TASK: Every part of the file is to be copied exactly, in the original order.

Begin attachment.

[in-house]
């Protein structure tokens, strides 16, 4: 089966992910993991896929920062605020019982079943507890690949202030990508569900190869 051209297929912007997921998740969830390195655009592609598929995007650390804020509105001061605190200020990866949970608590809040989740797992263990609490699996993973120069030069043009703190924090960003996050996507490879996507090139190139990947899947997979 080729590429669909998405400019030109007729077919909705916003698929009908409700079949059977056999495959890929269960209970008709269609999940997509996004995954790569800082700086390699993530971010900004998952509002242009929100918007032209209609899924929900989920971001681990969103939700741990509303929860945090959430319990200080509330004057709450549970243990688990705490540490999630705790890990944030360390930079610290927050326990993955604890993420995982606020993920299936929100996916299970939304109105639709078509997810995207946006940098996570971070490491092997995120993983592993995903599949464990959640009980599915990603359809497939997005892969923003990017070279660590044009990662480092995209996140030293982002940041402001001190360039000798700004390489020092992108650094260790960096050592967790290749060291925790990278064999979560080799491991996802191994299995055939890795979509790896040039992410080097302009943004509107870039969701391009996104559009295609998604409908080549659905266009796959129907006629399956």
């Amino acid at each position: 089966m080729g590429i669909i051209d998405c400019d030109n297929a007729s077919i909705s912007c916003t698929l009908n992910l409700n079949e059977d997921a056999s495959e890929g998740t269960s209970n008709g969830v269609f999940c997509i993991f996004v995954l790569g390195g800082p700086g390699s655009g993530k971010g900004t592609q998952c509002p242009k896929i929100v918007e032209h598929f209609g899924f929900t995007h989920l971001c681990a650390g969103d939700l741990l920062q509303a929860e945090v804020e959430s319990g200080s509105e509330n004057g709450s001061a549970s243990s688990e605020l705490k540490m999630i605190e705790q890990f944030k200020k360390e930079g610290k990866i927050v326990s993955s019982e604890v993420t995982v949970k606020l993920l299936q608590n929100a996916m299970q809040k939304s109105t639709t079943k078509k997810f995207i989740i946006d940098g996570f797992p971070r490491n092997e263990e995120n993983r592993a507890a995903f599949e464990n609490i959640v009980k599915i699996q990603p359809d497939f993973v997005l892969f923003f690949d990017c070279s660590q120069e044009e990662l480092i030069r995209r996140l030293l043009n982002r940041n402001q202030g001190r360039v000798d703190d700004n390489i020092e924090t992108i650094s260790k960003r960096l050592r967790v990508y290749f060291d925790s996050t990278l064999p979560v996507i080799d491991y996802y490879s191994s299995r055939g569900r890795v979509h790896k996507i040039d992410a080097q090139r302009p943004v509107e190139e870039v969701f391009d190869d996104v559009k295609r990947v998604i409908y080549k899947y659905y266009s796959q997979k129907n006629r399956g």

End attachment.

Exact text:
[in-house]
């Protein structure tokens, strides 16, 4: 089966992910993991896929920062605020019982079943507890690949202030990508569900190869 051209297929912007997921998740969830390195655009592609598929995007650390804020509105001061605190200020990866949970608590809040989740797992263990609490699996993973120069030069043009703190924090960003996050996507490879996507090139190139990947899947997979 080729590429669909998405400019030109007729077919909705916003698929009908409700079949059977056999495959890929269960209970008709269609999940997509996004995954790569800082700086390699993530971010900004998952509002242009929100918007032209209609899924929900989920971001681990969103939700741990509303929860945090959430319990200080509330004057709450549970243990688990705490540490999630705790890990944030360390930079610290927050326990993955604890993420995982606020993920299936929100996916299970939304109105639709078509997810995207946006940098996570971070490491092997995120993983592993995903599949464990959640009980599915990603359809497939997005892969923003990017070279660590044009990662480092995209996140030293982002940041402001001190360039000798700004390489020092992108650094260790960096050592967790290749060291925790990278064999979560080799491991996802191994299995055939890795979509790896040039992410080097302009943004509107870039969701391009996104559009295609998604409908080549659905266009796959129907006629399956």
């Amino acid at each position: 089966m080729g590429i669909i051209d998405c400019d030109n297929a007729s077919i909705s912007c916003t698929l009908n992910l409700n079949e059977d997921a056999s495959e890929g998740t269960s209970n008709g969830v269609f999940c997509i993991f996004v995954l790569g390195g800082p700086g390699s655009g993530k971010g900004t592609q998952c509002p242009k896929i929100v918007e032209h598929f209609g899924f929900t995007h989920l971001c681990a650390g969103d939700l741990l920062q509303a929860e945090v804020e959430s319990g200080s509105e509330n004057g709450s001061a549970s243990s688990e605020l705490k540490m999630i605190e705790q890990f944030k200020k360390e930079g610290k990866i927050v326990s993955s019982e604890v993420t995982v949970k606020l993920l299936q608590n929100a996916m299970q809040k939304s109105t639709t079943k078509k997810f995207i989740i946006d940098g996570f797992p971070r490491n092997e263990e995120n993983r592993a507890a995903f599949e464990n609490i959640v009980k599915i699996q990603p359809d497939f993973v997005l892969f923003f690949d990017c070279s660590q120069e044009e990662l480092i030069r995209r996140l030293l043009n982002r940041n402001q202030g001190r360039v000798d703190d700004n390489i020092e924090t992108i650094s260790k960003r960096l050592r967790v990508y290749f060291d925790s996050t990278l064999p979560v996507i080799d491991y996802y490879s191994s299995r055939g569900r890795v979509h790896k996507i040039d992410a080097q090139r302009p943004v509107e190139e870039v969701f391009d190869d996104v559009k295609r990947v998604i409908y080549k899947y659905y266009s796959q997979k129907n006629r399956g």